Cooper v. Dist. of Columbia, Civil Action No. 19-1449 (JEB)

CourtUnited States District Courts. United States District Court (Columbia)
Writing for the CourtJAMES E. BOASBERG, United States District Judge
Citation548 F.Supp.3d 170
Parties Samuel COOPER, Plaintiff, v. DISTRICT OF COLUMBIA, et al., Defendants.
Docket NumberCivil Action No. 19-1449 (JEB)
Decision Date09 July 2021

548 F.Supp.3d 170

Samuel COOPER, Plaintiff,
DISTRICT OF COLUMBIA, et al., Defendants.

Civil Action No. 19-1449 (JEB)

United States District Court, District of Columbia.

Signed July 9, 2021

548 F.Supp.3d 174

Nesibneh Adrian St. Hill, Brian Keith McDaniel, McDaniel Law Group, PLLC, Washington, DC, for Plaintiff.

Kerslyn D. Featherstone, Asha Shawnique Bryant, Emma Lee Lomax, Office of Attorney General, Washington, DC, for Defendants District of Columbia, Karina Phillip.

Kerslyn D. Featherstone, Asha Shawnique Bryant, Emma Lee Lomax, Office of Attorney General, Public Interest Division, Washington, DC, for Defendant Wilmino Pantaleon.


JAMES E. BOASBERG, United States District Judge

Tequila and the summer heat often prove a troublesome pair. Here, though, tequila is not to blame for our Plaintiff's plight; rather, it is the conduct of Metropolitan

548 F.Supp.3d 175

Police Department officers in response to a small-scale open-container violation. On a warm May evening in 2018, Plaintiff Samuel Cooper planned to attend a cookout in his neighborhood. He was met, instead, with a violent police encounter that left him with serious injuries and led to this excessive-force suit under 42 U.S.C. § 1983 and District of Columbia common law. While he initially identified numerous defendants, at this stage only Officer Karina Phillip and Officer Wilmino Pantaleon remain.

These Defendants now seek summary judgment, asserting that they are shielded from liability by qualified immunity because they acted as reasonable police officers when arresting Plaintiff. While many cases like this one can be resolved swiftly at this stage because of the ultimate neutral witness — body-worn-camera footage — officers here activated their cameras too late to capture the full encounter. Even without such clarity, the Court finds that Defendants have met their burden regarding some of the claims against them. On others, however, Cooper has raised sufficient facts suggesting unconstitutional use of excessive force to overcome Defendants’ qualified-immunity defense. The Court thus grants Defendants’ Motion in part and denies it in part.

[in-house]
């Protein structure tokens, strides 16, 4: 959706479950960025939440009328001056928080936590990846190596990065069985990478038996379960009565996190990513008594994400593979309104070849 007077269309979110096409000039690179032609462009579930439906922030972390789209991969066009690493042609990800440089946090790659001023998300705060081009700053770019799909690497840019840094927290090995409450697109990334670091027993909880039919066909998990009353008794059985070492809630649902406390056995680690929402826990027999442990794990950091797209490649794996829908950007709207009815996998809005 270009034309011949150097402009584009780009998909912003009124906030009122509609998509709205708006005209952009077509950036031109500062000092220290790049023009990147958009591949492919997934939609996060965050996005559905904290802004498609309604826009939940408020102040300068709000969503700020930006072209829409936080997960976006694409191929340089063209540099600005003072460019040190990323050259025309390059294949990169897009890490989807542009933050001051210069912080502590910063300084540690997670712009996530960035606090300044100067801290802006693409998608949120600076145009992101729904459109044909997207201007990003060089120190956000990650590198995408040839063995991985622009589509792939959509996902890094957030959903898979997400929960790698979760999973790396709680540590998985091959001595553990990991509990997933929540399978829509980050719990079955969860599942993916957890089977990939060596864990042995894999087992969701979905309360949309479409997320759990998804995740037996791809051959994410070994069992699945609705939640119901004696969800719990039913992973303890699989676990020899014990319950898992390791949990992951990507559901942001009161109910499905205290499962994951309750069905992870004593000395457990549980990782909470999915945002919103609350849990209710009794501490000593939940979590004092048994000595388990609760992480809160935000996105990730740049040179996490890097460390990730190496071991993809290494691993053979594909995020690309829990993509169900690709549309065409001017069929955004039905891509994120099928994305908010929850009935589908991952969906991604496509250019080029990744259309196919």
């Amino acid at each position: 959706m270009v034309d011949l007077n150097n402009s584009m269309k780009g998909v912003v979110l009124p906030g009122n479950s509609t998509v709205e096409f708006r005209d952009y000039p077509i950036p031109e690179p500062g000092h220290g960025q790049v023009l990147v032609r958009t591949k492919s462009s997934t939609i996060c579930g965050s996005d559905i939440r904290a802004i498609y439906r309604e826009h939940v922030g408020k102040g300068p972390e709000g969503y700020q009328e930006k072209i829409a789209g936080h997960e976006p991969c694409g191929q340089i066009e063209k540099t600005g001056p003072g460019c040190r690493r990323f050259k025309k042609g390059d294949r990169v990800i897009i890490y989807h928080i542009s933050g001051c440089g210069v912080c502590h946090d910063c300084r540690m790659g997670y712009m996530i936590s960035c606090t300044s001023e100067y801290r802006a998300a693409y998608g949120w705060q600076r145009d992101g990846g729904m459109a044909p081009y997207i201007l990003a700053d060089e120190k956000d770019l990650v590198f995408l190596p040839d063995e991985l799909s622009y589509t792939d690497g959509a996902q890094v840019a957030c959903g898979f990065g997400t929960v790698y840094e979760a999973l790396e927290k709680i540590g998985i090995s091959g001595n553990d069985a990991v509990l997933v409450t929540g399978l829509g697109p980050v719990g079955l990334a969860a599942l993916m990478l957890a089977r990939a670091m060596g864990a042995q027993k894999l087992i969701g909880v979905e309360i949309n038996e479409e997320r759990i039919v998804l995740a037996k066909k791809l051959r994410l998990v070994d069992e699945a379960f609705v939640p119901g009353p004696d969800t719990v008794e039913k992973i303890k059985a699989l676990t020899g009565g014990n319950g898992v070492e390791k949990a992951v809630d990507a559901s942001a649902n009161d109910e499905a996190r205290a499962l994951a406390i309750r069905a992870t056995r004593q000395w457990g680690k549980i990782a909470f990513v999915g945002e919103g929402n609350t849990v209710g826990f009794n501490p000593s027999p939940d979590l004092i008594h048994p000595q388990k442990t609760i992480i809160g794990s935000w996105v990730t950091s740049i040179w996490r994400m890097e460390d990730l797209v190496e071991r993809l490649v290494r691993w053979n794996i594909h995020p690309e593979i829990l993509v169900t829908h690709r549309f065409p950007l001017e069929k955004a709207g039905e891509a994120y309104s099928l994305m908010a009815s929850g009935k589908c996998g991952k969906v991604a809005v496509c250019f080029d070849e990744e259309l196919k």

I. Background

While BWC footage gives the Court a clear view of much of this incident, several critical points in this story remain in dispute. To fill such gaps, the Court views the facts, as it must, in the light most favorable to Plaintiff. Anderson v. Liberty Lobby, 477 U.S. 242, 255, 106 S.Ct. 2505, 91 L.Ed.2d 202 (1986).

A. Initial Encounter

On the evening of May 19, 2018, Cooper exited a car on 15th Street Northeast en route to a nearby cookout. See ECF No. 37-1 (Def. Statement of Facts), ¶ 1; ECF No. 39-2 (Pl. Resp. to Statement of Facts), ¶ 1. He was carrying an open bottle of tequila and a red solo cup. See DSF, ¶ 2; PRSF, ¶ 2. Plaintiff recalls that soon after leaving the car, he was approached by Officer Pantaleon, who remarked, "We're not going to have this today." ECF No. 39-5 (Deposition of Samuel Cooper) at 25:2. When it "dawned" on Cooper that the officer was referring to the open container of tequila he was carrying, he turned around to return it to the car. Id. at 35:22, 36:1–2. At this point, Officer Pantaleon "grabbed" him by the hood of his jacket and "slammed" him to the ground. Id. at 36:4.

The officers paint a different picture. According to Phillip, she noticed Cooper with the tequila, and Pantaleon exited their car to respond to it. See ECF No. 39-6 (Deposition of Karina Phillip) at 30:4–9. Phillip followed, remaining a bit behind. Id. at 32:6–12. After a conversation between Plaintiff and Pantaleon, the officer grabbed him, and Phillip tried to assist in restraining him. Id. at 32:3–22, 41:1–2, 14–16. Pantaleon testified that at this point Cooper was "pulling, pushing, doing everything he [could] to get away from [him.]" ECF No. 39-7 (Deposition of Wilmino Pantaleon) at 37:1–2. After Plaintiff refused to comply with commands that he place his hands behind his back, Pantaleon felt he had no choice but to conduct a "takedown" of Cooper. See ECF No. 37-2 (Defense Exhibits for MSJ), Exh. 2 (Pantaleon Responses to Interrogatories) at 6. Pantaleon describes a fairly intense struggle prior to the takedown, recalling that Plaintiff "started violently swinging his arms and body" while "actively resisting." Id. Phillip remained a beat behind her partner throughout this ordeal, providing surprisingly little clarity on exactly how Cooper